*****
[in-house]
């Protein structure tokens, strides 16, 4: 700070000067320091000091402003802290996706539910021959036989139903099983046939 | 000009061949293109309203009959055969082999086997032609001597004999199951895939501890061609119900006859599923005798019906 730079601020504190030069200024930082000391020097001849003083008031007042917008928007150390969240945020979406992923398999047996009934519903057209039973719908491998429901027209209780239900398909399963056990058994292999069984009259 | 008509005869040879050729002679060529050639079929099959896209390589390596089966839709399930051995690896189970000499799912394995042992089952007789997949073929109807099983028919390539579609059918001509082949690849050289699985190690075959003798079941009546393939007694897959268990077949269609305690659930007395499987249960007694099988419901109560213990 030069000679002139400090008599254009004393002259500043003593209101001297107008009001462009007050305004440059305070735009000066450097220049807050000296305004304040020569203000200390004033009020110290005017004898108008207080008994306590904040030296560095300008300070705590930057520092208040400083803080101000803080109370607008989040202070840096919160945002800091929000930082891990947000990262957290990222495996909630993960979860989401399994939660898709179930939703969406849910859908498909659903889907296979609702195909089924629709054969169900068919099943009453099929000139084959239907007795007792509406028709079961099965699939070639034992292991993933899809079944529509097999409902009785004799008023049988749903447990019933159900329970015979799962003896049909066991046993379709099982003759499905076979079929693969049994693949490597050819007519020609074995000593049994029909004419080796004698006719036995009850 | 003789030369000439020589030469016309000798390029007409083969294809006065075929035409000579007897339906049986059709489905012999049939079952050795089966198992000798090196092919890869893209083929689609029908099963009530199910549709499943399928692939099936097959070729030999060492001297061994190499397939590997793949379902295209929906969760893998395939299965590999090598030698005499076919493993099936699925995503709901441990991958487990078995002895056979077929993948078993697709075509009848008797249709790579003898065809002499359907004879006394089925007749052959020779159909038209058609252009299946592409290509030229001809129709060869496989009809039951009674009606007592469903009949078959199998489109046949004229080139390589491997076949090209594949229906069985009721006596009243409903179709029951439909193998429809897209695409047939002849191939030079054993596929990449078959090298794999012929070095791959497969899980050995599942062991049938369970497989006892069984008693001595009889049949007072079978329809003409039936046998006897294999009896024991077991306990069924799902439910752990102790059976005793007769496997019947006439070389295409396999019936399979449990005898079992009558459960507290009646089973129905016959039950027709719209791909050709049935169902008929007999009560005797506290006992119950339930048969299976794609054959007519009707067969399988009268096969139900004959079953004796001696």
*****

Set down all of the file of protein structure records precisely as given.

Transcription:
[in-house]
């Protein structure tokens, strides 16, 4: 700070000067320091000091402003802290996706539910021959036989139903099983046939 | 000009061949293109309203009959055969082999086997032609001597004999199951895939501890061609119900006859599923005798019906 730079601020504190030069200024930082000391020097001849003083008031007042917008928007150390969240945020979406992923398999047996009934519903057209039973719908491998429901027209209780239900398909399963056990058994292999069984009259 | 008509005869040879050729002679060529050639079929099959896209390589390596089966839709399930051995690896189970000499799912394995042992089952007789997949073929109807099983028919390539579609059918001509082949690849050289699985190690075959003798079941009546393939007694897959268990077949269609305690659930007395499987249960007694099988419901109560213990 030069000679002139400090008599254009004393002259500043003593209101001297107008009001462009007050305004440059305070735009000066450097220049807050000296305004304040020569203000200390004033009020110290005017004898108008207080008994306590904040030296560095300008300070705590930057520092208040400083803080101000803080109370607008989040202070840096919160945002800091929000930082891990947000990262957290990222495996909630993960979860989401399994939660898709179930939703969406849910859908498909659903889907296979609702195909089924629709054969169900068919099943009453099929000139084959239907007795007792509406028709079961099965699939070639034992292991993933899809079944529509097999409902009785004799008023049988749903447990019933159900329970015979799962003896049909066991046993379709099982003759499905076979079929693969049994693949490597050819007519020609074995000593049994029909004419080796004698006719036995009850 | 003789030369000439020589030469016309000798390029007409083969294809006065075929035409000579007897339906049986059709489905012999049939079952050795089966198992000798090196092919890869893209083929689609029908099963009530199910549709499943399928692939099936097959070729030999060492001297061994190499397939590997793949379902295209929906969760893998395939299965590999090598030698005499076919493993099936699925995503709901441990991958487990078995002895056979077929993948078993697709075509009848008797249709790579003898065809002499359907004879006394089925007749052959020779159909038209058609252009299946592409290509030229001809129709060869496989009809039951009674009606007592469903009949078959199998489109046949004229080139390589491997076949090209594949229906069985009721006596009243409903179709029951439909193998429809897209695409047939002849191939030079054993596929990449078959090298794999012929070095791959497969899980050995599942062991049938369970497989006892069984008693001595009889049949007072079978329809003409039936046998006897294999009896024991077991306990069924799902439910752990102790059976005793007769496997019947006439070389295409396999019936399979449990005898079992009558459960507290009646089973129905016959039950027709719209791909050709049935169902008929007999009560005797506290006992119950339930048969299976794609054959007519009707067969399988009268096969139900004959079953004796001696």